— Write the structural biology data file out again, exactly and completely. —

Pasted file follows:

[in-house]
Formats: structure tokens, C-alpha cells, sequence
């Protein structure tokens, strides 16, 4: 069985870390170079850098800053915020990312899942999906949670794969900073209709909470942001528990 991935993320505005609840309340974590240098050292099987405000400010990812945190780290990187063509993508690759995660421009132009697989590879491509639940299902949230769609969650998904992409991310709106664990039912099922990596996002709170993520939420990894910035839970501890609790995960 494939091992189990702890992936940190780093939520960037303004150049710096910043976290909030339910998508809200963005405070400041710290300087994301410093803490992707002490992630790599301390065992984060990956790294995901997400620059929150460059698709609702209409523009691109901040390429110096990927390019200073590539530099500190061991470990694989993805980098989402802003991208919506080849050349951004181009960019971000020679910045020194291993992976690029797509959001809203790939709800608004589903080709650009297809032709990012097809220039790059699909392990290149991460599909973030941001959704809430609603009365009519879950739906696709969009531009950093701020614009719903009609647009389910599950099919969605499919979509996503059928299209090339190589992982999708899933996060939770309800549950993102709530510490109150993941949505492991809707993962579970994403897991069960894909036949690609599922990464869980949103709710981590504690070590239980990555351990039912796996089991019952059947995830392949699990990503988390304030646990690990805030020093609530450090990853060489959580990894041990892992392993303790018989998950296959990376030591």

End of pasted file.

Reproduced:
[in-house]
Formats: structure tokens, C-alpha cells, sequence
């Protein structure tokens, strides 16, 4: 069985870390170079850098800053915020990312899942999906949670794969900073209709909470942001528990 991935993320505005609840309340974590240098050292099987405000400010990812945190780290990187063509993508690759995660421009132009697989590879491509639940299902949230769609969650998904992409991310709106664990039912099922990596996002709170993520939420990894910035839970501890609790995960 494939091992189990702890992936940190780093939520960037303004150049710096910043976290909030339910998508809200963005405070400041710290300087994301410093803490992707002490992630790599301390065992984060990956790294995901997400620059929150460059698709609702209409523009691109901040390429110096990927390019200073590539530099500190061991470990694989993805980098989402802003991208919506080849050349951004181009960019971000020679910045020194291993992976690029797509959001809203790939709800608004589903080709650009297809032709990012097809220039790059699909392990290149991460599909973030941001959704809430609603009365009519879950739906696709969009531009950093701020614009719903009609647009389910599950099919969605499919979509996503059928299209090339190589992982999708899933996060939770309800549950993102709530510490109150993941949505492991809707993962579970994403897991069960894909036949690609599922990464869980949103709710981590504690070590239980990555351990039912796996089991019952059947995830392949699990990503988390304030646990690990805030020093609530450090990853060489959580990894041990892992392993303790018989998950296959990376030591």